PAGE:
Even those of us who have lived in Florida our entire lives have likely never seen a wild Florida Panther. The creatures remain extremely elusive, and if we have seen them, it was likely in a zoo setting. While the creature serves as the state animal (since 1982), the lack of knowledge about how close they are to extinction does not match their popularity. This makes The Path of the Panther, a new documentary from National Geographic and filmmaker Eric Bendick, an essential watch. As Florida continues to develop, the fight to save these creatures becomes more critical than ever.
National Geographic photographer Carlton Ward Jr. and Dr. Lara Cusack put themselves in the fight for the Florida Panther. The endangered species live throughout the state but struggle for survival. With under 250 in the wild, conservation efforts remain integral to ensure the creature’s survival. When a proposed toll road threatens to cut through the habitat of one of the only known panthers, conservationists, scientists, and activists step into the fight to save this land.
Bendick draws from many perspectives to show the true stakes and views on the fight to save “wild” Florida. He wisely includes scientists and conservationists but also pulls in unexpected allies. Over time, cattle ranchers and farmers speak up about the overdevelopment of Florida. Losing acreage to more housing developments does not benefit the state.
While many view the state as a tourist destination, the odd shape of Florida also means many areas do not rely on tourism. These individuals need this land maintained, as many live off it for personal and economic benefits. An over-developed Florida means the disappearance of natural preserves and farmland alike. A rancher confirming that they can live in symbiosis with a big cat proves a give-and-take benefits all sides in this fight.
Perhaps the most vital aspects of The Path of the Panther highlight the importance of this fight for all of Florida. Indigenous Miccosukee residents preach about the power the creature holds in their customs. A montage of a camera set up by Ward showcases dozens of species walking down a path. Yes, there are alligators, but also present are Panthers, Florida Black Bears, and other medium-sized cats.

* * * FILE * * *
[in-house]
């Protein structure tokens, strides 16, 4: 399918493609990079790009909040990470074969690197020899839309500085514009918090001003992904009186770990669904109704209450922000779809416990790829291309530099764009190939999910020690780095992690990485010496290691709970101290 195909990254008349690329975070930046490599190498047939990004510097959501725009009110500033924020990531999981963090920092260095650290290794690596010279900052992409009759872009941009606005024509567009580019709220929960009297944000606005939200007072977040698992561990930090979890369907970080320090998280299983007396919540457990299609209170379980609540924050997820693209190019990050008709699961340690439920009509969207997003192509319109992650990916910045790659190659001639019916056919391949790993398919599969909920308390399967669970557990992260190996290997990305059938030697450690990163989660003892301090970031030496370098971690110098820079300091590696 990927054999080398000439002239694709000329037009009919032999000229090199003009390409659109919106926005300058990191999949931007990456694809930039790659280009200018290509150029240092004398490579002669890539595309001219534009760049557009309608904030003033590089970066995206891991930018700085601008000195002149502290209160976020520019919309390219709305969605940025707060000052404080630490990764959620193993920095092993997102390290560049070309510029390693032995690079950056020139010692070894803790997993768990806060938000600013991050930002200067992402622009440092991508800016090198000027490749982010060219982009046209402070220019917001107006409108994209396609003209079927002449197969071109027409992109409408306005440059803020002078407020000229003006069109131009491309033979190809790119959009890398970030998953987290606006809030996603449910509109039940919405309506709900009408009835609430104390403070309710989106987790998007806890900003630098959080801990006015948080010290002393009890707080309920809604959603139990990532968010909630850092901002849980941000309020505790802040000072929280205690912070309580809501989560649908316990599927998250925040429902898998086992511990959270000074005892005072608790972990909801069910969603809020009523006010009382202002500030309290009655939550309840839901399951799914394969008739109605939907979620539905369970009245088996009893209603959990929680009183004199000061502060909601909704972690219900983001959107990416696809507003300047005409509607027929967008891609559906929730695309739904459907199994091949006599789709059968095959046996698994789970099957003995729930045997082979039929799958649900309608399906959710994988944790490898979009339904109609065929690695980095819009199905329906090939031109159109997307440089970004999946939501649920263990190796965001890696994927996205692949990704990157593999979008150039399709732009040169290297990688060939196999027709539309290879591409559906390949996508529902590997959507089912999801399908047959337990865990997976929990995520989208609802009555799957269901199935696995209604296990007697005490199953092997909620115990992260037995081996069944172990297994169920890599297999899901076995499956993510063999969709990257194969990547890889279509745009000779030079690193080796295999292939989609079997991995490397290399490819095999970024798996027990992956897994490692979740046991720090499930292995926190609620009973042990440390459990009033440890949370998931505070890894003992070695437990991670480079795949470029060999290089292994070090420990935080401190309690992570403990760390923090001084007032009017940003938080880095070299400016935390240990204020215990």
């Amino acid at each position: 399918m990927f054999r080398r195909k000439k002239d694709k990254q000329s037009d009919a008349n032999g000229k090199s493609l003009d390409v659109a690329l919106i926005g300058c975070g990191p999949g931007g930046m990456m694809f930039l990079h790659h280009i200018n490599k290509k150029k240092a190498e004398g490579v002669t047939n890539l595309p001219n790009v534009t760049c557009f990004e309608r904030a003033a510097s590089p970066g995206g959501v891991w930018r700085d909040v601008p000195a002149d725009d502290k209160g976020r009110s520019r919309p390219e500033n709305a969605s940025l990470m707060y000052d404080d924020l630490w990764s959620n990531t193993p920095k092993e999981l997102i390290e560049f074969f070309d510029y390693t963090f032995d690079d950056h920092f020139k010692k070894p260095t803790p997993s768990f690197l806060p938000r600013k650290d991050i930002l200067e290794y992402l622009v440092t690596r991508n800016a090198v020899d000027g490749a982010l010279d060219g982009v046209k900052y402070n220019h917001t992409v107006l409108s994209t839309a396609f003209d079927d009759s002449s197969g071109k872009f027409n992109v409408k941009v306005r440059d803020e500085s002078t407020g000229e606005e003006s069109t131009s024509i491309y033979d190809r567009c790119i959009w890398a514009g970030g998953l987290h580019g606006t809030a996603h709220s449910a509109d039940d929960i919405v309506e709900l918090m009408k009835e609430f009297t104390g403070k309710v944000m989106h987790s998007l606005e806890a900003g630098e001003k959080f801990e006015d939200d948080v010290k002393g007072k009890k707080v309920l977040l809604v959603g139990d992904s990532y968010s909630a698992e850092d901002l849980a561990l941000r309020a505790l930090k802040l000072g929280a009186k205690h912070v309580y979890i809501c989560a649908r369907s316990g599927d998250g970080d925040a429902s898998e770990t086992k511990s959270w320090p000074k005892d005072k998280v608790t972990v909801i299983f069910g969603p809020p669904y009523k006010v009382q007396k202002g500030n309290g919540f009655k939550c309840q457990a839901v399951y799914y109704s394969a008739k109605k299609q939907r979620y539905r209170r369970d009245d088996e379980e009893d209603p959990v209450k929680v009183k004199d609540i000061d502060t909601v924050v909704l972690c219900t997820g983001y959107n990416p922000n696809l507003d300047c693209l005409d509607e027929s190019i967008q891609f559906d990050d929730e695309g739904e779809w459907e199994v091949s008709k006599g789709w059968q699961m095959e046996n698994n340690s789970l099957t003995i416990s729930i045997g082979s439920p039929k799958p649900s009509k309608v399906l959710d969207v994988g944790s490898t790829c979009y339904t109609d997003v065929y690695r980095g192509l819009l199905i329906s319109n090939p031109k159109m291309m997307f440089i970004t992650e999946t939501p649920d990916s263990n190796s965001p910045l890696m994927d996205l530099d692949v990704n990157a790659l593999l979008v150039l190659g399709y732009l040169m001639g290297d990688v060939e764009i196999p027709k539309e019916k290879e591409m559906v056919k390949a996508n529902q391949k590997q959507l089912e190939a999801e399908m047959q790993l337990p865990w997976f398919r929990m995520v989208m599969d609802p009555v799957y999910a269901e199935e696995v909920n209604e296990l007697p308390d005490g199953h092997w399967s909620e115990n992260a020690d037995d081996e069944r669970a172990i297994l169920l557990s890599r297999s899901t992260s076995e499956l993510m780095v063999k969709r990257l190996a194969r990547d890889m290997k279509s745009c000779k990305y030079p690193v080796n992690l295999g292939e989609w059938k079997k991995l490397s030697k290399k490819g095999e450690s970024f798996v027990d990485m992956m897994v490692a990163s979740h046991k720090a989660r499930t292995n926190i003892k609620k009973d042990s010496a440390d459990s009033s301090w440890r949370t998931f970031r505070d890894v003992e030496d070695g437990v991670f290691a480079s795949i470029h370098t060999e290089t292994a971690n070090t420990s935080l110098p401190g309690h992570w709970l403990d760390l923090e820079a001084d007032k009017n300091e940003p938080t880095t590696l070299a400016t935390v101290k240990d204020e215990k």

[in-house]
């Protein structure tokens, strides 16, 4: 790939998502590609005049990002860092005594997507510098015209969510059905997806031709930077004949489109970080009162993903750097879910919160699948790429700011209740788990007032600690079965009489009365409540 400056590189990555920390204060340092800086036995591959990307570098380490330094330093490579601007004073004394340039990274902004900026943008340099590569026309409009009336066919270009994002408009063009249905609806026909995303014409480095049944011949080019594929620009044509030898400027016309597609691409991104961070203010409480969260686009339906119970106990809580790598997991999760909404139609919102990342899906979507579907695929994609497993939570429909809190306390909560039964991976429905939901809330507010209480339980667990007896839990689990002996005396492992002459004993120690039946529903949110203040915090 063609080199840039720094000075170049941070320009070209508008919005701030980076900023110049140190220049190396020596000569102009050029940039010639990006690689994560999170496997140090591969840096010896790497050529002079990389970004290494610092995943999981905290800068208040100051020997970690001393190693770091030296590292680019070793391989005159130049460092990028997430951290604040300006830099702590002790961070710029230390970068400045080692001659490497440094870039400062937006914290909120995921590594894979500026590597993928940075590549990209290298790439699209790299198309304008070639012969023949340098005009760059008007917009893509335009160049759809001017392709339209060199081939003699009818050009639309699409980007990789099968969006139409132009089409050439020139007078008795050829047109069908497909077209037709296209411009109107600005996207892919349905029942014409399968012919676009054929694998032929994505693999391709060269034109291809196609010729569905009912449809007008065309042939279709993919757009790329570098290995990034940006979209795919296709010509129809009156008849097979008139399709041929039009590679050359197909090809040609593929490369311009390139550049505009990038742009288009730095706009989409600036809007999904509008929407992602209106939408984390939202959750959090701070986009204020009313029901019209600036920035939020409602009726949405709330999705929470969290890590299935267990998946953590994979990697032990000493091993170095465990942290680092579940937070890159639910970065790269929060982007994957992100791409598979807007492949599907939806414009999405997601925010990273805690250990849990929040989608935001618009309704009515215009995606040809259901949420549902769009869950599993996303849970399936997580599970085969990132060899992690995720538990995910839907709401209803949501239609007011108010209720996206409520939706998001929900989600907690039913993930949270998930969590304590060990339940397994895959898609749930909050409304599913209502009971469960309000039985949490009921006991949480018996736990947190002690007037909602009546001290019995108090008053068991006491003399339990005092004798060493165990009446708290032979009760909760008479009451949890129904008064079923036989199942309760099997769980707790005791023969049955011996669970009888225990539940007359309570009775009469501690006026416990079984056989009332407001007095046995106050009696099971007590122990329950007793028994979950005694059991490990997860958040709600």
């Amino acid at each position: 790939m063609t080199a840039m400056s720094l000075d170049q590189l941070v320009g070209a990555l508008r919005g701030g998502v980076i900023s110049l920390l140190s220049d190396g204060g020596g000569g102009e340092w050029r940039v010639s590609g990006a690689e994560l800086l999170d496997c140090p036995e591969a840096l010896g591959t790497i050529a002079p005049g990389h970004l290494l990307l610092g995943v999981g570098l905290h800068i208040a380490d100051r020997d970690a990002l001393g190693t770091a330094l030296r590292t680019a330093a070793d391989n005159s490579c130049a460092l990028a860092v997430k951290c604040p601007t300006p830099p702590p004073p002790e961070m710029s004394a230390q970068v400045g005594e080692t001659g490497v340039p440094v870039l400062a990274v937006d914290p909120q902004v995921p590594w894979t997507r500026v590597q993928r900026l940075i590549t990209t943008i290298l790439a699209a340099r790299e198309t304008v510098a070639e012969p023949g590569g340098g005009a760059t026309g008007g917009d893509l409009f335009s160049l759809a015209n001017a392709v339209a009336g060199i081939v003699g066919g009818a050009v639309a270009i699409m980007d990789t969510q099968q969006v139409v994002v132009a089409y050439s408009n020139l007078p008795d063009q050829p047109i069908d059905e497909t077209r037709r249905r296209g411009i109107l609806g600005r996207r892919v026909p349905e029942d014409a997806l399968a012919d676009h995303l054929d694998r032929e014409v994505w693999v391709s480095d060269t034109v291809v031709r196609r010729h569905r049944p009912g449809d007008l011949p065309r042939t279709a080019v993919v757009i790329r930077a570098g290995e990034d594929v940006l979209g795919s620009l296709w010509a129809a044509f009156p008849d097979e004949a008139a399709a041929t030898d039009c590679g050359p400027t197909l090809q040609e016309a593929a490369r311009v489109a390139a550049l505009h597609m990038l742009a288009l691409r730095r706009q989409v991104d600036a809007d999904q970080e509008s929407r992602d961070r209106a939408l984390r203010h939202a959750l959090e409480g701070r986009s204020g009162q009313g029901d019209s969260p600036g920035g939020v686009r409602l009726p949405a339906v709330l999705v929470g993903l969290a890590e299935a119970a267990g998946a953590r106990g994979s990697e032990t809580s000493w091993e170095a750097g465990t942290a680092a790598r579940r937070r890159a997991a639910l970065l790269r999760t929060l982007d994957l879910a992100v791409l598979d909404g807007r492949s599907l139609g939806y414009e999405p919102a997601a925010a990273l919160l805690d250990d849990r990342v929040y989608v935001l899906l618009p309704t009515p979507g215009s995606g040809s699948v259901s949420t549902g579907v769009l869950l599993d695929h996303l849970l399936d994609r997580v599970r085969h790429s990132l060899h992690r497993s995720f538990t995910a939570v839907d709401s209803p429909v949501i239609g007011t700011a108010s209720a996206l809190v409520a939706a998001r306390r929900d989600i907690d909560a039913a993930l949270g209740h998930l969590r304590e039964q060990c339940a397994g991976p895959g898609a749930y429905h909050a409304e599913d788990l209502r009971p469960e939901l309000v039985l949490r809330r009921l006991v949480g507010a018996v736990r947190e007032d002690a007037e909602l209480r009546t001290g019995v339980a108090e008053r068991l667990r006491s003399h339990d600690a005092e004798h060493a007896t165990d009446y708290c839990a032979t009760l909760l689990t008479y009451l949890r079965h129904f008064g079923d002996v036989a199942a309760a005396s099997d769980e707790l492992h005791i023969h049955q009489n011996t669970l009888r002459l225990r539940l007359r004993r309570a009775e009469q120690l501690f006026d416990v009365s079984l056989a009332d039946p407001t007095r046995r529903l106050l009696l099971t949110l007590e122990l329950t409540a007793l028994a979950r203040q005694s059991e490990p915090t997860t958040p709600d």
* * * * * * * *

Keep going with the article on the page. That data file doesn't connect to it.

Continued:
These ecosystems are thriving and diverse, but rarely do they earn comparisons to rainforests in other areas of the world. Showcasing the breadth of Florida’s ecology makes it clear that fighting for the Panther is essential but highlights the creatures we’ll lose next if actions are not taken.
The cinematography throughout The Path of the Panther highlights the beauty of these environments and creatures. Both Ward and Cusack brighten when they see the natural wildlife thriving. It also means we see the frustrating aspects of the fight. The film opens with a dead panther on the side of a highway. We also see the neurological disease ravaging Panther kittens up close. Even in the beauty, there are problems we can work to fix.
The Path of the Panther is essential viewing for any conservationist or Floridian. The fight continues and remains too important to overlook. This creature can remain an American and Floridian icon. However, we need more effort and more attention on this fight.